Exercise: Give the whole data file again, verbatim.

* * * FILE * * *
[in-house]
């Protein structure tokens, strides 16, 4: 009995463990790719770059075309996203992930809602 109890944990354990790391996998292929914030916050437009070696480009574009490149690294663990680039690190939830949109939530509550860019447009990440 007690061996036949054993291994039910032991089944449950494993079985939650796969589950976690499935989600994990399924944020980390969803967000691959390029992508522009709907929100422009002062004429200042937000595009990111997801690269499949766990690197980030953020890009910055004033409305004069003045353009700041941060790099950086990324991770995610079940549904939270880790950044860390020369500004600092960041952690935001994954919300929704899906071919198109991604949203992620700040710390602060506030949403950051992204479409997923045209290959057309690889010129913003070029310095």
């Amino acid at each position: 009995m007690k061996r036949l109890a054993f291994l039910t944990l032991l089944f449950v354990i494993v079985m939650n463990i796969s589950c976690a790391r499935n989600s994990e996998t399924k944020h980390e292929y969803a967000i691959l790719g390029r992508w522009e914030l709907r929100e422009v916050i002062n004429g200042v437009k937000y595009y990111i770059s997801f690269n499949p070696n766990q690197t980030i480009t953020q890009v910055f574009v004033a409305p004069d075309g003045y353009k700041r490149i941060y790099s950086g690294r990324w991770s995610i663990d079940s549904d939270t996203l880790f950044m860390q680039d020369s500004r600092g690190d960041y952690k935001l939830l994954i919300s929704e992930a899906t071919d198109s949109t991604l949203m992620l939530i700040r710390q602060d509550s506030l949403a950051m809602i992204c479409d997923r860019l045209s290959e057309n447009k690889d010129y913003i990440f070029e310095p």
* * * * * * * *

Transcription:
[in-house]
């Protein structure tokens, strides 16, 4: 009995463990790719770059075309996203992930809602 109890944990354990790391996998292929914030916050437009070696480009574009490149690294663990680039690190939830949109939530509550860019447009990440 007690061996036949054993291994039910032991089944449950494993079985939650796969589950976690499935989600994990399924944020980390969803967000691959390029992508522009709907929100422009002062004429200042937000595009990111997801690269499949766990690197980030953020890009910055004033409305004069003045353009700041941060790099950086990324991770995610079940549904939270880790950044860390020369500004600092960041952690935001994954919300929704899906071919198109991604949203992620700040710390602060506030949403950051992204479409997923045209290959057309690889010129913003070029310095």
């Amino acid at each position: 009995m007690k061996r036949l109890a054993f291994l039910t944990l032991l089944f449950v354990i494993v079985m939650n463990i796969s589950c976690a790391r499935n989600s994990e996998t399924k944020h980390e292929y969803a967000i691959l790719g390029r992508w522009e914030l709907r929100e422009v916050i002062n004429g200042v437009k937000y595009y990111i770059s997801f690269n499949p070696n766990q690197t980030i480009t953020q890009v910055f574009v004033a409305p004069d075309g003045y353009k700041r490149i941060y790099s950086g690294r990324w991770s995610i663990d079940s549904d939270t996203l880790f950044m860390q680039d020369s500004r600092g690190d960041y952690k935001l939830l994954i919300s929704e992930a899906t071919d198109s949109t991604l949203m992620l939530i700040r710390q602060d509550s506030l949403a950051m809602i992204c479409d997923r860019l045209s290959e057309n447009k690889d010129y913003i990440f070029e310095p």